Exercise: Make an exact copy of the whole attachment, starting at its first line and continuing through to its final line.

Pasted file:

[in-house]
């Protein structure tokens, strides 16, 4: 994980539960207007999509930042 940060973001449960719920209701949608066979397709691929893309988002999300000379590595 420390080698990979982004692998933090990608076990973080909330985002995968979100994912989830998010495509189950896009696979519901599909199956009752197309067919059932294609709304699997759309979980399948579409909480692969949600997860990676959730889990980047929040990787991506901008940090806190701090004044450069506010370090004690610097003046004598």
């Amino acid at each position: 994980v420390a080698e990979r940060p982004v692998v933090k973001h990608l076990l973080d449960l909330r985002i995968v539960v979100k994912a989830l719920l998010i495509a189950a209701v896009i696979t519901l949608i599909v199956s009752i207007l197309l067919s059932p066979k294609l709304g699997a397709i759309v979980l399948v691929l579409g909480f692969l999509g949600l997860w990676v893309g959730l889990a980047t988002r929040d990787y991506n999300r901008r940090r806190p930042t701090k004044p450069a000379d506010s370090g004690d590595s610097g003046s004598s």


[in-house]
């Protein structure tokens, strides 16, 4: 994980539960207007999509930042 940060973001449960719920209701949608066979397709691929893309988002999300000379590595 420390080698990979982004692998933090990608076990973080909330985002995968979100994912989830998010495509189950896009696979519901599909199956009752197309067919059932294609709304699997759309979980399948579409909480692969949600997860990676959730889990980047929040990787991506901008940090806190701090004044450069506010370090004690610097003046004598």
């Amino acid at each position: 994980v420390a080698e990979r940060p982004v692998v933090k973001h990608l076990l973080d449960l909330r985002i995968v539960v979100k994912a989830l719920l998010i495509a189950a209701v896009i696979t519901l949608i599909v199956s009752i207007l197309l067919s059932p066979k294609l709304g699997a397709i759309v979980l399948v691929l579409g909480f692969l999509g949600l997860w990676v893309g959730l889990a980047t988002r929040d990787y991506n999300r901008r940090r806190p930042t701090k004044p450069a000379d506010s370090g004690d590595s610097g003046s004598s």